Randi R
Sounds great. Would love to see in a low income community. Lol. Maybe they could influence the wa...
Thanks Terry, Let me know when your article is published. I want to share it with our community as ...
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Category contains 1 blog entry contributed to teamblogs

Posted by on in Property Management
Dear Gabby,   Parking. It’s every property manager’s worst nightmare. So many problems arise between us and our residents because of it. Trying to having enough spots, regulating who parks where, I can’t seem to keep everyone happy. Please help!   Sincerely,   #IGot99ProblemsAndParkingIsOne     Dear #IGot99ProblemsAndParkingIsOne,     Ah yes, parking is a perennial problem property managers face. It seems like every multifamily community just turns into parking lot tetris (not as fun as it sounds).   Unfortunately, property managers are responsible for dealing with the neverending parking struggle. Adequate parking at rental properties is one of the most important amenities for residents and can be the make or break for some when it comes to signing or renewing their lease. After all, parking is what cars do most of the time. In fact, the average automobile spends 95 percent of its time sitting in place. People buy cars because they need to move around, but the amount of time they actually do move around is tiny.   Providing parking is important. Luckily, you have me to help you navigate the treacherous roads (pun intended) of multifamily parking.   Property managers who want to keep their residents happy and reduce conflict between neighbors should have a clearly defined parking plan for their property. Here are some things to consider:   Assigned Parking Spaces: To make sure that all residents in your multifamily housing community have plenty of parking for their own vehicles, there should be assigned parking spaces. Many...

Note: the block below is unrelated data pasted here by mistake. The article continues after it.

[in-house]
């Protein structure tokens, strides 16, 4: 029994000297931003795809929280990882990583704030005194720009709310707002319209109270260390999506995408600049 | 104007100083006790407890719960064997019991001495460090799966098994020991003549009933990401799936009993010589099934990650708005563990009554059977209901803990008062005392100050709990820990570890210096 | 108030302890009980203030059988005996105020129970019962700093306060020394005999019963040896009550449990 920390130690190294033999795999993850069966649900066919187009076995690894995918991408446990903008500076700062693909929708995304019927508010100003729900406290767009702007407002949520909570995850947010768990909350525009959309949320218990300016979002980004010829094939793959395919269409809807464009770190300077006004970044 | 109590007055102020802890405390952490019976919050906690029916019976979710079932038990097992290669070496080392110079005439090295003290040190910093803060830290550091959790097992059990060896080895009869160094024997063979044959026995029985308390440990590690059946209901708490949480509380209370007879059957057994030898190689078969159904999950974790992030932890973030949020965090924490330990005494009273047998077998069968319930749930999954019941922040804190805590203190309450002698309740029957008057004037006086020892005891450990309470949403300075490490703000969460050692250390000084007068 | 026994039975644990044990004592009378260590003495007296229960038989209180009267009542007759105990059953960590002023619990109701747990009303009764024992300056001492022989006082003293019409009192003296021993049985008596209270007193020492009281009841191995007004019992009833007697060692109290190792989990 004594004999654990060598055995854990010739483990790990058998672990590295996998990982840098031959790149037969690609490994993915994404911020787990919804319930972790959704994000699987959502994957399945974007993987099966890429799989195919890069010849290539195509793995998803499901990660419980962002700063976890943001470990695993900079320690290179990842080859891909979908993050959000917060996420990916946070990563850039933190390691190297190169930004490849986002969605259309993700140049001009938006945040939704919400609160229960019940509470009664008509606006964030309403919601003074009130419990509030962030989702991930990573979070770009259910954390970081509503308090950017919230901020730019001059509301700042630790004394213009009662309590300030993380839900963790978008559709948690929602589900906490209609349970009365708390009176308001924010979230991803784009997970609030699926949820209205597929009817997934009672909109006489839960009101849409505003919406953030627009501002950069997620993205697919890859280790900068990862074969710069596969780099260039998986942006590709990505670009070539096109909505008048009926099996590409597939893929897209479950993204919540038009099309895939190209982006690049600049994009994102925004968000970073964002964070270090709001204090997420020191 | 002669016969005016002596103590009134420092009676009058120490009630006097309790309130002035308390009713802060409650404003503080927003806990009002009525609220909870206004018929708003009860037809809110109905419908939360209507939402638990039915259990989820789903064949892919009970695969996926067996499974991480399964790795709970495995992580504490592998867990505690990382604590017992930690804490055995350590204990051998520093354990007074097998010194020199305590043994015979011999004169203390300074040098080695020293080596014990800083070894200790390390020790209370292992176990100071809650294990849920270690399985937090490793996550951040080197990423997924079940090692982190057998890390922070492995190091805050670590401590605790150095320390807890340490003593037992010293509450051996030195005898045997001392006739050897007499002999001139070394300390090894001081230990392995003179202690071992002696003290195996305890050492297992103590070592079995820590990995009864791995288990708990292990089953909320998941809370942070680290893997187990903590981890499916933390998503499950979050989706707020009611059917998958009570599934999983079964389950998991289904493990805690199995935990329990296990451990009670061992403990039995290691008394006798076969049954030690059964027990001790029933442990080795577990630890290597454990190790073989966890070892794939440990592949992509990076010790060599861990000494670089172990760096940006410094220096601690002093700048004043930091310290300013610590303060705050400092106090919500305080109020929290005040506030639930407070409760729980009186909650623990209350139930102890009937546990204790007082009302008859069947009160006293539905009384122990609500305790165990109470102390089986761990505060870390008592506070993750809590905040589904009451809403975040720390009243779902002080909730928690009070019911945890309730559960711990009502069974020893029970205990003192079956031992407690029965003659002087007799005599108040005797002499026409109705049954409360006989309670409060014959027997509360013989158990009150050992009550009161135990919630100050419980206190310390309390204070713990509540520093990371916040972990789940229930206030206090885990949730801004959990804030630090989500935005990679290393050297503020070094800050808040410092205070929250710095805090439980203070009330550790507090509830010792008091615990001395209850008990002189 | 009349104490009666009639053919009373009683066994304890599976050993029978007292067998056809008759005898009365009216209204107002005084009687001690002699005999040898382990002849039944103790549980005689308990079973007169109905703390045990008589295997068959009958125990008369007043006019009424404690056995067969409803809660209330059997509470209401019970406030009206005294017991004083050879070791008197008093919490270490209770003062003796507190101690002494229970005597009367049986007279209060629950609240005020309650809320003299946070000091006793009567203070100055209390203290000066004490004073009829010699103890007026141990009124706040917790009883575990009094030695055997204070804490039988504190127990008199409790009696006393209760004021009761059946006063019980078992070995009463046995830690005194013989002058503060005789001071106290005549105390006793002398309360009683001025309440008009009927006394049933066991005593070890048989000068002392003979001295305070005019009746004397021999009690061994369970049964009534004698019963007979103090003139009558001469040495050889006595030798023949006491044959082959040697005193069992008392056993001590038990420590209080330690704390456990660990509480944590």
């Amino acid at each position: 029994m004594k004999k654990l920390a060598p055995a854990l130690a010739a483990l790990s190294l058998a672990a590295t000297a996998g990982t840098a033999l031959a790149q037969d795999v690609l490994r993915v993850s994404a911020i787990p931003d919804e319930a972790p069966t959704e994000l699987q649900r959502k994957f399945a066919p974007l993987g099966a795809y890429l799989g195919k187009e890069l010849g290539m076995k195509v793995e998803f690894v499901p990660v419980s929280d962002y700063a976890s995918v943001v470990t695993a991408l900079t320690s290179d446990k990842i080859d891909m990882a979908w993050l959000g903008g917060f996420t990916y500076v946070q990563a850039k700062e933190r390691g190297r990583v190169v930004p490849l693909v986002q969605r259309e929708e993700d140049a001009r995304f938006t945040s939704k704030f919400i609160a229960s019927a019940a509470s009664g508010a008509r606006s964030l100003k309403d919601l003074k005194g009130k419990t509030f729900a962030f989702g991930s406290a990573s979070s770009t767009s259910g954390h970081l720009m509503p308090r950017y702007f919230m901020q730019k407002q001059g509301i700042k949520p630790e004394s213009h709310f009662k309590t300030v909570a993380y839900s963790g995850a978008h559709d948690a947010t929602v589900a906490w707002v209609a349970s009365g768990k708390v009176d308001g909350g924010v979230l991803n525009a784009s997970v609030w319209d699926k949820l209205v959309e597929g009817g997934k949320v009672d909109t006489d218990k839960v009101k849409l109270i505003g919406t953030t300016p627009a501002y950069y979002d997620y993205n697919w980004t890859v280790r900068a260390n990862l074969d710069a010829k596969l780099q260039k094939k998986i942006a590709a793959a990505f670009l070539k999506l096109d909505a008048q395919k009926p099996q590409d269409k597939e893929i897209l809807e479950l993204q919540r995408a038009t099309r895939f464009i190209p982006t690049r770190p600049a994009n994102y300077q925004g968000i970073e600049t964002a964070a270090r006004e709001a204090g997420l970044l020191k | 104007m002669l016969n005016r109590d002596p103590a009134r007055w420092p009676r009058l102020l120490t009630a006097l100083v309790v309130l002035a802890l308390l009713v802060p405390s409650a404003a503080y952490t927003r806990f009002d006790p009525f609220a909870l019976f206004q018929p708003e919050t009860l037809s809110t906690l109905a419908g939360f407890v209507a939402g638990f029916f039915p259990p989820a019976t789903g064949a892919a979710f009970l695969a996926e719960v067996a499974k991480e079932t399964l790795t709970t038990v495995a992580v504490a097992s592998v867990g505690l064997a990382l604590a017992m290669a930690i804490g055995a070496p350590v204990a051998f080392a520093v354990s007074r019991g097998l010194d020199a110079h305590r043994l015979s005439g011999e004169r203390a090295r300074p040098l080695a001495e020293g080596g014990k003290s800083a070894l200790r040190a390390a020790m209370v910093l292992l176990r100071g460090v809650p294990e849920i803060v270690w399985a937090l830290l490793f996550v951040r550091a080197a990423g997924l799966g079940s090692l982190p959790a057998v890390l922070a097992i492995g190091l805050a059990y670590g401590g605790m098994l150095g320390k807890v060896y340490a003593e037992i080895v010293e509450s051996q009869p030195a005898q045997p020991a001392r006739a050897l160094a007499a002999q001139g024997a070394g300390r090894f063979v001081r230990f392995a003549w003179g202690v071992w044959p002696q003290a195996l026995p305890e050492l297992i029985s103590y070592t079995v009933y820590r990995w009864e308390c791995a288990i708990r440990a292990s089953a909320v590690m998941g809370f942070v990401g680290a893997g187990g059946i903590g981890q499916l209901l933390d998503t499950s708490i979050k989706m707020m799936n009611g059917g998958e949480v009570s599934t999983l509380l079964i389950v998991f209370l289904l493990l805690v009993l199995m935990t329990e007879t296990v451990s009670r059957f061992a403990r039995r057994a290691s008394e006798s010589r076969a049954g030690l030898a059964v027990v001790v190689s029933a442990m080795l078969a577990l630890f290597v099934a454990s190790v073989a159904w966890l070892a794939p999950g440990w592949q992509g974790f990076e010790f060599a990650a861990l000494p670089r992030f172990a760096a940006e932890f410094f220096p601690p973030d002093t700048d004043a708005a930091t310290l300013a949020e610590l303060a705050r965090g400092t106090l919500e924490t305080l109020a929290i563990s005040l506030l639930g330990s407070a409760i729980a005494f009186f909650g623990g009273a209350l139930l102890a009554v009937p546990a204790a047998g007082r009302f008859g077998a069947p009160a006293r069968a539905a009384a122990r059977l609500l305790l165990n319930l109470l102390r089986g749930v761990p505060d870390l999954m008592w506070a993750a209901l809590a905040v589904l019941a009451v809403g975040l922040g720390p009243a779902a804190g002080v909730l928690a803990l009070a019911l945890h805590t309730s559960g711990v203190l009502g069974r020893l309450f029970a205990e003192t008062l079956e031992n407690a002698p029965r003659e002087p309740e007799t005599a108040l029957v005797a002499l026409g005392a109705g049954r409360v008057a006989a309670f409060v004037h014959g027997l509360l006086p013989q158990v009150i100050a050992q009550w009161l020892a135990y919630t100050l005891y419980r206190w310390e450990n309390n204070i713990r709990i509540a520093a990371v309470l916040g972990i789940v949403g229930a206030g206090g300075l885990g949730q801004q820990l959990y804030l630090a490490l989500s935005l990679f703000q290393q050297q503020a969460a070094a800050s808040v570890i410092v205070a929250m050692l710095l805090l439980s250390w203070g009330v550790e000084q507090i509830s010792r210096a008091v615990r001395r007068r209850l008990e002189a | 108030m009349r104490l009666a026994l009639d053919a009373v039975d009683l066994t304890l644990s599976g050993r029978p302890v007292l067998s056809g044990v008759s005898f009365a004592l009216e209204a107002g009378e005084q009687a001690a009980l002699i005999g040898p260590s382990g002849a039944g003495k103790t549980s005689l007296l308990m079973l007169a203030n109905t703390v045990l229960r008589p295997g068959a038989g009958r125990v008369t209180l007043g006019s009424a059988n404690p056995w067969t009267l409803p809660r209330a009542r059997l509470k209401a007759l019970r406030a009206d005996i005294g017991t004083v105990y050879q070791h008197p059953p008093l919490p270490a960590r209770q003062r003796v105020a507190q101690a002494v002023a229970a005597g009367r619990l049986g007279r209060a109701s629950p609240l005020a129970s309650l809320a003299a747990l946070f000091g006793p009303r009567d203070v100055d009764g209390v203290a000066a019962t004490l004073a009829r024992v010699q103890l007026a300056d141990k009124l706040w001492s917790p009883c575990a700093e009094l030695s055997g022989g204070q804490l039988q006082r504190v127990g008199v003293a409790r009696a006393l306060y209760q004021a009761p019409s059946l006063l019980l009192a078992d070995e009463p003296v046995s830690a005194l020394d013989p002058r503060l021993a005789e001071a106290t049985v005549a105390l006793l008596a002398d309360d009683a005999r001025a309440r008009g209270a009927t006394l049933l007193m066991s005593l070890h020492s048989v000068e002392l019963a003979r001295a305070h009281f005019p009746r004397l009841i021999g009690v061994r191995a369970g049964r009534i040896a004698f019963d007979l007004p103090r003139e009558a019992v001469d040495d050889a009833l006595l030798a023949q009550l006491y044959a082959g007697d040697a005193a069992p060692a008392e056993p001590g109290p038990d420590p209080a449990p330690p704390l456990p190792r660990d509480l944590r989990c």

Posted by on in Property Management
For an end of the year report, I pulled some data on the number of move ins for my group. While the results are good, and show some occupancy improvement..I’m all about the next step. What can I learn from the data? What do reports tell us about our performance? When a property is performing well, occupancy is strong, and rent collection is excellent. It becomes increasingly difficult to expect continued improvement. Or so I thought. The first report that I reviewed provided a list of the total number of applications received during 2016. Adding a filter identifies the number of approved applications. Then the reality check. The number of approved applications was almost double the number of move ins. Literally 100’s of approved applications never became move ins.  Somehow they fall between the cracks of our daily busy-ness.  They never became our residents. They didn’t add to our rent revenue or occupancy number. Individuals had enough interest to pay the application fee, obtain the thumbs up for approval. Then…..lost…..stolen by aliens? This is not Area 51 in the desert. Low Hanging Fruit Its alarming and comforting. How could we have not done the follow-up to secure the move ins? But once again, the low hanging fruit shows us the opportunity for improvement. It’s certainly not impossible. We already have everything we need to increase the occupancy. Now, we need a process to follow-up on the approved applications. For my group, 20 apartments will grow our occupancy 1%. Thinking that...

Posted by on in Property Management